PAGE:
Change is often a difficult, multifaceted process which requires a great deal of persistence and determination.  A part of the difficulty is that we believe that it should be a relatively straightforward and linear process.  The reality is that change often consists of a cyclic spiral pattern.  This pattern typical involves setbacks and relapses.

I have been a non-smoker for several years now.  But it was not always the case.  Indeed, I was a relatively heavy smoker.  As is common, it took several attempts to give up successfully.  The period involved was approximately a decade.  My efforts to give up smoking follow the stages described below quite well.  It is worth noting that the explanations of each stage can be applied to many problematic areas of life.

Another thing worth bearing in mind is that there can be considerable overlap between each stage.  Rarely are things so cut and dried as the various stages imply.  Instead there is often an ambiguity involved as each stage morphs into the next.

Stage 1:  Dormancy

In this stage of the change process there is no real intention or motivation to change the behaviour.   A problematic behaviour is not acknowledged as a problem.  For instance, a person who gambles and has financial difficulties because of it, may justify their behaviour as enjoyment.   At the same time, they will minimize the difficulties the problem may be causing in their life.

Regarding my smoking example, smoking was not viewed as a problematic behaviour.  It was listed in my mind as something enjoyable.  While it may have been enjoyable to some degree, the fact was that I had a history of heart troubles.  Smoking should have been the last thing on my mind.

Many difficulties are ignored until they cause enough misery and pain that we bring our attention to them.  A person with a history of poor selection of romantic partners may not recognize that the poor selection is the problem.  They may attribute the breakdown of relationships solely because of the other person.

Stage 2:  Awareness

The next stage is characterized by a growing awareness that a problem or potential problem exists.  But at the same time, there is no real intention or motivation to change.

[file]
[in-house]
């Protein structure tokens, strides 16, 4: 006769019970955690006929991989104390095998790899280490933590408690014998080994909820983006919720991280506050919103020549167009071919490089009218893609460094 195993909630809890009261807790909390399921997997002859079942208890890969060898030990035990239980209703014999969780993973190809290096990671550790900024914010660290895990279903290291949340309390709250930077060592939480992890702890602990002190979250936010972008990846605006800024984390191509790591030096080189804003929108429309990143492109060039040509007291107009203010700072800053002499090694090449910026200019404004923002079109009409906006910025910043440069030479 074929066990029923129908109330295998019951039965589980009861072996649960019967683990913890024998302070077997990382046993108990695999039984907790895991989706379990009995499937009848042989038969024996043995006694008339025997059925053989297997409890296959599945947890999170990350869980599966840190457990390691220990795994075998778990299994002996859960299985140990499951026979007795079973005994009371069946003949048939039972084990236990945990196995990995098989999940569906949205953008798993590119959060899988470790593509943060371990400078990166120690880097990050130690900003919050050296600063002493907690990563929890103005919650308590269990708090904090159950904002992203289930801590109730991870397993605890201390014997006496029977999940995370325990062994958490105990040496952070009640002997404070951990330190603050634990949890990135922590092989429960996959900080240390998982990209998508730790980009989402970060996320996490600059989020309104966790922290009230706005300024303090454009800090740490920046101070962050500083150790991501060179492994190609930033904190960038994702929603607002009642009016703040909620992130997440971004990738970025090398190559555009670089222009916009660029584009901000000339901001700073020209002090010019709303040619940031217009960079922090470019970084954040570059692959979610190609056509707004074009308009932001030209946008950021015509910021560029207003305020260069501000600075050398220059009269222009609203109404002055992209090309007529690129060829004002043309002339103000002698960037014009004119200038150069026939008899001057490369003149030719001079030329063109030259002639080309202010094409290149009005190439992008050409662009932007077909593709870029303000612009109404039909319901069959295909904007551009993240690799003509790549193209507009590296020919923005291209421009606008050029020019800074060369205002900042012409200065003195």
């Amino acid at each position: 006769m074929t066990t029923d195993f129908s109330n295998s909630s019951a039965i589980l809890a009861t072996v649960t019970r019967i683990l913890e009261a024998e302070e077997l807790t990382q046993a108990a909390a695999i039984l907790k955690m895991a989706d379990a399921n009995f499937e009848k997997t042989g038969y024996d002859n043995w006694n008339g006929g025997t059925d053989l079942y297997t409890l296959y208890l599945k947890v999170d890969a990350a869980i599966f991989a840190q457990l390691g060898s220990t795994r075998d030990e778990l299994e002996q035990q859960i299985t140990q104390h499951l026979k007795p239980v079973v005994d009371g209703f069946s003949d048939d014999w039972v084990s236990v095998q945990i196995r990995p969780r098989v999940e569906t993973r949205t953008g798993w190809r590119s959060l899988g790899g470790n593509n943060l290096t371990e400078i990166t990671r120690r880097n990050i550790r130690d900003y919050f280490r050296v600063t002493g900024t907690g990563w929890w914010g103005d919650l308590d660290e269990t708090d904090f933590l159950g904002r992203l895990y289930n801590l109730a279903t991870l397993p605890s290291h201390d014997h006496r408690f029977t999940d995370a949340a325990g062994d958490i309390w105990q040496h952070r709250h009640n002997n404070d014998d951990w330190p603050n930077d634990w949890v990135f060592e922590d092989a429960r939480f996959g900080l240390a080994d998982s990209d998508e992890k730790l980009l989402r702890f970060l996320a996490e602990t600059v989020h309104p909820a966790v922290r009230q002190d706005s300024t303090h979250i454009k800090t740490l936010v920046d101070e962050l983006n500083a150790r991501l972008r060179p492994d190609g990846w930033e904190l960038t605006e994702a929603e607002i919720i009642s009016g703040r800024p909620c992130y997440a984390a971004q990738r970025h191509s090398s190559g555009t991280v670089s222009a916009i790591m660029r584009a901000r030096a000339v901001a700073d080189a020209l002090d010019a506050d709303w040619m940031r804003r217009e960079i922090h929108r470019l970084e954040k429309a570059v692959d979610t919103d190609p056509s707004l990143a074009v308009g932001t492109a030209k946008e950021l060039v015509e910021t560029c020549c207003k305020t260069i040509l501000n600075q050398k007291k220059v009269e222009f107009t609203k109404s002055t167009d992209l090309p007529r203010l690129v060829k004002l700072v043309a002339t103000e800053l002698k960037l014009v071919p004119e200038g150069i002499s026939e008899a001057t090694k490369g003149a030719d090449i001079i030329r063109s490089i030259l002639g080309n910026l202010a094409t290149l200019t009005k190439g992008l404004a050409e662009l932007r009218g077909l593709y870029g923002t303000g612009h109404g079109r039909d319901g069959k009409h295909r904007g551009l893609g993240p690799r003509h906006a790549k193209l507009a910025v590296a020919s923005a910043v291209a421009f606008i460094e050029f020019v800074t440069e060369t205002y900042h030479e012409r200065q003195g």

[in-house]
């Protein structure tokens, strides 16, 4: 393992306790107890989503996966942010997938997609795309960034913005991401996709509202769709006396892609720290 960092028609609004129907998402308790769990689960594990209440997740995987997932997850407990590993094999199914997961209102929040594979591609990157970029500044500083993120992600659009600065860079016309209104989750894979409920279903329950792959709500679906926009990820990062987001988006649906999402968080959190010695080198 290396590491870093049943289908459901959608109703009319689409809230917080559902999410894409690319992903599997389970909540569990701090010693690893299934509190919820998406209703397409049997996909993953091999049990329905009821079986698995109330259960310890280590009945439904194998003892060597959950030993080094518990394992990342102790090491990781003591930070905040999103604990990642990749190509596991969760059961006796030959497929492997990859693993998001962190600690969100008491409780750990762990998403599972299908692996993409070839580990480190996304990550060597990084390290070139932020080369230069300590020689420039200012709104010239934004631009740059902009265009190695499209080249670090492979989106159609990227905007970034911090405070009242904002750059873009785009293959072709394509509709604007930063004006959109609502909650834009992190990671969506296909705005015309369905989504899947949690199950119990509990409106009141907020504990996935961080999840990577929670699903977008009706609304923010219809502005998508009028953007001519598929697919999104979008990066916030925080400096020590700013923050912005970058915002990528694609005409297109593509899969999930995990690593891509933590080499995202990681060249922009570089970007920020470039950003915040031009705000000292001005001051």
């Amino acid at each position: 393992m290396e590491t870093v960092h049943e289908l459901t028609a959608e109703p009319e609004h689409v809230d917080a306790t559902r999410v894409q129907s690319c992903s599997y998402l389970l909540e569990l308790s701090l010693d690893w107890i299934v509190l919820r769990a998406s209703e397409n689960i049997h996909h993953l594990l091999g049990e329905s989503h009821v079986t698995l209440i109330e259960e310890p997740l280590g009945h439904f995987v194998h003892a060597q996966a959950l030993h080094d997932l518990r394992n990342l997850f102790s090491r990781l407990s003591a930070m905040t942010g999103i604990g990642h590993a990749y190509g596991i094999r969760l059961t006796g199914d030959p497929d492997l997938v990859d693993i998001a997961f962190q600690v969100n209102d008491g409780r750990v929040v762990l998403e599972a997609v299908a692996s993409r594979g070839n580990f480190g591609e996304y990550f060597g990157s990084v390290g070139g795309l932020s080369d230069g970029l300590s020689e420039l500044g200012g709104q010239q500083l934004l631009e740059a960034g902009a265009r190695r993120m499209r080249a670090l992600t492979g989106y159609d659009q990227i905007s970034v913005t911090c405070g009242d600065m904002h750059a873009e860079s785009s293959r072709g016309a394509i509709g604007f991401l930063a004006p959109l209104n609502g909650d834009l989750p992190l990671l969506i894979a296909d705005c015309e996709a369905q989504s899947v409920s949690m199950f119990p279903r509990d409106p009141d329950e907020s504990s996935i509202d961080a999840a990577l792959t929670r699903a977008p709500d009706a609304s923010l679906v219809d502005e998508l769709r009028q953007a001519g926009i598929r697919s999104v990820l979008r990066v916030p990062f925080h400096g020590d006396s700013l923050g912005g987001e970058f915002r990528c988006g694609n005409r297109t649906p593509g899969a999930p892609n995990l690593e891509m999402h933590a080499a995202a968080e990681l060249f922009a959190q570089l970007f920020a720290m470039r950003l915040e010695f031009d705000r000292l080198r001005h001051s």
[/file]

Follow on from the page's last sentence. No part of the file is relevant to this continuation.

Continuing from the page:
In the smoking example, a morning cough (smokers cough) raised attention that something was not right.  But the pain and suffering caused by the smoking were not enough to motivate change.

There is often the erroneous belief that awareness or consciousness is sufficient to create lasting change.  However, awareness or consciousness is typically but the small first step in a long and involved process.

Stage 3:  Preparation

In this stage, we are preparing ourselves for an assault on the problem.  This could involve reading about the problem and finding strategies to implement to change.  Sometimes, it may be talking to other people, friends, priests, doctors etc about the problem.

A crucial factor is that the intention to change becomes firm and there is an elevated level of motivation.  We are steeling ourselves for a period of commitment and active participation in our own change process.

Before attempting to give up smoking, I would have a period where I would tell myself this would be difficult given past experiences, but that I could do it.  It was a way of preparing myself for what was to follow by convincing myself.

Stage 4:  Action

During this stage, intention and awareness translate into meaningful action.  Literally words are put into action.  For example, there is a world of difference between talking about giving up smoking and giving up.  The behaviour must stop for there to be a successful transition into non-smoking.

The same applies to many areas of life.  Change almost always involves a component of action.

Stage 5:  Maintenance

Old behaviours begin to give way to new behaviours.  The new behaviours frequently require consistent and persistence reinforcement.  Using the smoking example, it was not that there was a single moment where I gave up smoking.  It was that I gave up smoking many times per day over a period of months.  There was a willingness to stick with the process.

Change often requires a prolonged period of reinforcement.  This applies just as much to psychological phenomena as it does to something like cigarette smoking.  It is one of the reasons why change is often so difficult.  Another difficulty is that it can sometimes take many months before positive changes take hold.

 Stage 6:  Relapse

It is common for there to be relapses and setbacks along the way.  This might mean falling back to old destructive patterns and repeating non-helpful behaviours.

I had at least five major attempts at giving up smoking before I was successful.  Each time I thought that smoking had the better of me.  I would literally give up on trying to eliminate the behaviour.

However, each succussive attempt bought with it a little bit more information.  I became more familiar with the withdrawal processes and then looked for several ways to overcome it.

The implication being that we can look towards relapses and setbacks as just another step on the path.

The cycle then repeats itself, but each successive iteration of the cycle is used as a stepping stone to ultimate success.  In the end, giving up smoking was one of the easiest things I have done in my life.  But before that, there were many setbacks and relapses.


I have provided an infographic for peoples use.  It might be an effective way of remembering how the cycle typically manifests.


The Change Cycle